If you haven’t noticed, the issue of forgiveness has been on my mind lately. Specifically, I’ve been reflecting on the nature of God’s forgiveness, our call to forgive one another, and our responsibility to seek forgiveness from those whom we have wronged. I believe that these three forgiveness issues are related: because we are forgiven by God, we must forgive those who wrong us and seek forgiveness from those whom we have wronged.
Speaking of those who will accept God’s forgiveness, Psalm 103:12 states, “As far as the east is from the west, so far has He removed our transgressions from us.” And in Isaiah 43:25, “I, even I, am the one who wipes out your transgressions for My own sake, and I will not remember your sins.”
God forgives our sins, and then He forgets them. I’ve been thinking about this for a while now and trying to figure out how it applies to our human-to-human relationships. Is it really possible, humanly speaking, to forget a sin committed against you? And if you haven’t forgotten it, does that mean you haven’t truly forgiven it?
After listening to a sermon yesterday, I think I’ve come closer to an answer for these questions. I don’t know yet if my partial conclusions hold true to Scripture (and if they don’t, then throw them out!); but I do think they hold true to my life experience.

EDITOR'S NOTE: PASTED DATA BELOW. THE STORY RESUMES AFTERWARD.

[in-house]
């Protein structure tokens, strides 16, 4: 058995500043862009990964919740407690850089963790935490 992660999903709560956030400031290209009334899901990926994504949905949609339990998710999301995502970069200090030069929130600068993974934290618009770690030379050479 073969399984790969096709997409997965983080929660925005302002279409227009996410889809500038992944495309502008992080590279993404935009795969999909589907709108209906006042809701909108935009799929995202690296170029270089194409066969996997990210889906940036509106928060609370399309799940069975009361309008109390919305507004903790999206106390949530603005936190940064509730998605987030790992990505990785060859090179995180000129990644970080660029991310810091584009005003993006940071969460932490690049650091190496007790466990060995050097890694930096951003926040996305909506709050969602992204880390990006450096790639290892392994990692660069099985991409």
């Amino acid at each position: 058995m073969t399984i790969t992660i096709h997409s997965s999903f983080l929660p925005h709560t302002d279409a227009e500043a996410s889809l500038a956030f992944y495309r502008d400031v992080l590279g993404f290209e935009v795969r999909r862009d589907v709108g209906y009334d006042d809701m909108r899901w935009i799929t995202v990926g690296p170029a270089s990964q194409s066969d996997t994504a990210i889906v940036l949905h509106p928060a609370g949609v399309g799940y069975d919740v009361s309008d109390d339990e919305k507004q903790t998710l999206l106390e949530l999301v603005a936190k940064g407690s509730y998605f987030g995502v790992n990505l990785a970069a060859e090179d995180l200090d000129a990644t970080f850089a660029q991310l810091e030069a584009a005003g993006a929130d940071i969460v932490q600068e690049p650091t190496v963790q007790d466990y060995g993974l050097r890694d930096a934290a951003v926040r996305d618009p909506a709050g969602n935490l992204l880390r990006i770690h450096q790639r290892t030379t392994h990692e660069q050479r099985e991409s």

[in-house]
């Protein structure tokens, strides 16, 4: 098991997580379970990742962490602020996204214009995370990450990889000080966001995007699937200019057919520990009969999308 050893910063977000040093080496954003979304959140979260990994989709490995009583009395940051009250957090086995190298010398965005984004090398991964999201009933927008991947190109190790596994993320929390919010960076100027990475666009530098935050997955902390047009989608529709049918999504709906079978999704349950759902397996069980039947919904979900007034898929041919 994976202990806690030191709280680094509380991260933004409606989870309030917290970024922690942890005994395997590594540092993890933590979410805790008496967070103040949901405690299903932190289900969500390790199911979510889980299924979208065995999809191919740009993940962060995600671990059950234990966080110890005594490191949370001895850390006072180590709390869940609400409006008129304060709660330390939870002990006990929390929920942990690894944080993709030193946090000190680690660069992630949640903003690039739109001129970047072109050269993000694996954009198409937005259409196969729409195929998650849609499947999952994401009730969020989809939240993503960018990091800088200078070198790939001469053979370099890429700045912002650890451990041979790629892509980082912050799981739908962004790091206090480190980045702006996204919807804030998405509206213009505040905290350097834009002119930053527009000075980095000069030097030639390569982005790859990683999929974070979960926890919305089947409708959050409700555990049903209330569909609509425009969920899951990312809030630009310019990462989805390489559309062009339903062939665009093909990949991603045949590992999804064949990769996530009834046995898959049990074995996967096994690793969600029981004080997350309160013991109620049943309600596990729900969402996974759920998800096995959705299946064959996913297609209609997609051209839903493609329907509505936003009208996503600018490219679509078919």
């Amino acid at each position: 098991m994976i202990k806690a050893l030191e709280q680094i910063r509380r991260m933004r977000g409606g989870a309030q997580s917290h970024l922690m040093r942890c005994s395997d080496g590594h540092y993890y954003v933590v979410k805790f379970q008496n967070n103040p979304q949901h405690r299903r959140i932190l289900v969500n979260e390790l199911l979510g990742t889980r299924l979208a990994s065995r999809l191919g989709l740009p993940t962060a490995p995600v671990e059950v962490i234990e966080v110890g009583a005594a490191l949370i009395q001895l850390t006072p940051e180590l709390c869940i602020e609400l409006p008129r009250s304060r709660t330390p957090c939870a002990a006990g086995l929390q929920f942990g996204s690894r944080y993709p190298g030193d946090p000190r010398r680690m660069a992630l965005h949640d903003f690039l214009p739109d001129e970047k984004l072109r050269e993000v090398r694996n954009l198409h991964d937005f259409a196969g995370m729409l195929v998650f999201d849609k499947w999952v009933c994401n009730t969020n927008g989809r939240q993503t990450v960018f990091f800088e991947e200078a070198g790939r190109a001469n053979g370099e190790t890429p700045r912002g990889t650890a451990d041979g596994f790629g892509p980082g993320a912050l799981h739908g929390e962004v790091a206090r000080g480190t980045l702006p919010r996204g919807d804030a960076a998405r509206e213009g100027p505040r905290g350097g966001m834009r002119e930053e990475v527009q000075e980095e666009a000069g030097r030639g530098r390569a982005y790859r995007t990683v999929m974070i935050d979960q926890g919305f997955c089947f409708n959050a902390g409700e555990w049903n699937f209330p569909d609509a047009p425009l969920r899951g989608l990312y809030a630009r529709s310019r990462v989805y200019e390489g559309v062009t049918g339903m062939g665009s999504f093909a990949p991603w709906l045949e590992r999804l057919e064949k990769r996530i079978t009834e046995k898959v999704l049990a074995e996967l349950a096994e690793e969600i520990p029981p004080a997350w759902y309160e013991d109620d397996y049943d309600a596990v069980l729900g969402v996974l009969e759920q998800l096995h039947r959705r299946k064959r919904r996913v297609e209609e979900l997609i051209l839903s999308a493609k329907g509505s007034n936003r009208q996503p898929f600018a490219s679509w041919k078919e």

In his teaching on the Lord’s prayer, this pastor spoke of forgiveness as a choice to “let it go”–not to pretend like it didn’t happen or like it didn’t hurt, but to decide to give up one’s right to seek vengeance and justice. He then clarified that just because forgiveness has then taken place does not necessarily mean that reconciliation has occurred. Reconciliation, he said, only happens when both repentance and forgiveness are involved.
So then I started thinking about reconciliation and the role it seems to play in my finding the capacity to forget. I realized that in the instances where I have been wronged and reconciliation has occurred, I seem to naturally forget the wrong committed against me. But in the instances where I have had to choose to forgive in the absence of repentance–and thereby in the absence of reconciliation–I find it much more difficult to forget.
The danger in this remembering of sins is the tendency to develop bitterness towards the person whom you are forgiving. I say “are forgiving” because, for me, this choice to forgive an unrepentant person is an ongoing action. Each time I remember the wrong, I have to forgive again. This makes me still wonder if my inability to forget stems from a possibly incomplete or insincere forgiveness.
May God search my heart and reveal to me any people or sins which I haven’t truly and completely forgiven that I may be fully obedient to the Scripture: “Whenever you stand praying, forgive, if you have anything against anyone, so that your Father who is in heaven will also forgive you your transgressions. [But if you do not forgive, neither will your Father who is in heaven forgive your transgressions”] (Mark 11:25-26).
If anyone has any thoughts or words of encouragement on this issue, please share!